Petra Ritter
Added on: 05-25-2020

Quantitative method to characterize cell morphology

December 2017
The Catholic University of America, Washington, USA
In this study, human breast cancer cells were cultured in different substrates to classify them depending on their morphology. Digital holographic microscopy coupled with epifluorescence microscopy were used to relate cell phase parameters to actin features. A machine learning method was used to classify the morphologies of cancer cells. The results showed that this method has high accuracy in classifying cell morphologies, which makes it a useful method to monitor cancer cell morphology features.
Quantitative assessment of cancer cell morphology and motility using telecentric digital holographic microscopy and machine learning
Christopher B Raub
Added on: 08-01-2021

Breast cancer profiling with transcriptomic analysis

November 2017
University of Granada, Granada, Spain
A combination of heterogeneous transcriptomics datasets is used to generate a new model to profile human breast cancer to increase the robustness of the results. This method allowed for the identification of 98 potential biomarkers that, after a classification and selection process, were reduced to 6 gene markers for breast cancer diagnosis. In summary, this study presents a new tool to classify and diagnose human breast cancer.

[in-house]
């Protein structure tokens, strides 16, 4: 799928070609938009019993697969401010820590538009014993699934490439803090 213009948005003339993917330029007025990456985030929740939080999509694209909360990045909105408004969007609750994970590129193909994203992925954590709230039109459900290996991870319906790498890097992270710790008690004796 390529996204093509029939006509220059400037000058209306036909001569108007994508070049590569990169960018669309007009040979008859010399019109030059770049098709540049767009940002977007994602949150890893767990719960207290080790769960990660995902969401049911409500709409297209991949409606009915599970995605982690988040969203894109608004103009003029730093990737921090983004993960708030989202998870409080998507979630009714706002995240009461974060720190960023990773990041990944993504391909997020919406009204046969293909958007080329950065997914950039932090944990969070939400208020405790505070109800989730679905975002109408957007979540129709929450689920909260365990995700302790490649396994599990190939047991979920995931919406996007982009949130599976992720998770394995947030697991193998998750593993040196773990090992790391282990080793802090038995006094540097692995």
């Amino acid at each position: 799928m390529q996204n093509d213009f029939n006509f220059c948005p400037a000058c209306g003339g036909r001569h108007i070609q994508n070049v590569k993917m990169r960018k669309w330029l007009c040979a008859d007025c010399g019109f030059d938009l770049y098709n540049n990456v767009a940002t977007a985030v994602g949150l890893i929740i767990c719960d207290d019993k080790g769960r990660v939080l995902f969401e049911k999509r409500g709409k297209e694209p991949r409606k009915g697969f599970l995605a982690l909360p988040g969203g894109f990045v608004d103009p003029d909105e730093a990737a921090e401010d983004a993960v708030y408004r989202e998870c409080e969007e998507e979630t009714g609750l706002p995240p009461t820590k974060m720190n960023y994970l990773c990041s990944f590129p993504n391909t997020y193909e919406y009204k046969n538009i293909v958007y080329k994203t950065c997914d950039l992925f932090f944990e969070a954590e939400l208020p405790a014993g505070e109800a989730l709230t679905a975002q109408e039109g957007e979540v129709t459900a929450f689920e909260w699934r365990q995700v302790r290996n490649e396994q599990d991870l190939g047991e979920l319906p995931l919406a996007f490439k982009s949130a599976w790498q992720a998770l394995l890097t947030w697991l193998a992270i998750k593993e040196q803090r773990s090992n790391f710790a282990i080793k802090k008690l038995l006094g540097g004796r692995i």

Integration of RNA-Seq data with heterogeneous microarray data for breast cancer profiling
Daniel Castillo
Added on: 07-30-2021

A mathematical model of different multiple sclerosis variants

October 2017
University of Barcelona, Barcelona, Spain
The authors developed a mathematical model to simulate the biological processes involved in the progression of multiple sclerosis (MS) by evaluating patient data from 20 years. The results of this model were supported by pathological findings and suggested a common pathogenesis for the different MS subtypes, leading to a variety of clinical outcomes in different patient groups. This model is more meaningful to humans than animal experiments because it can predict different disease courses in patients.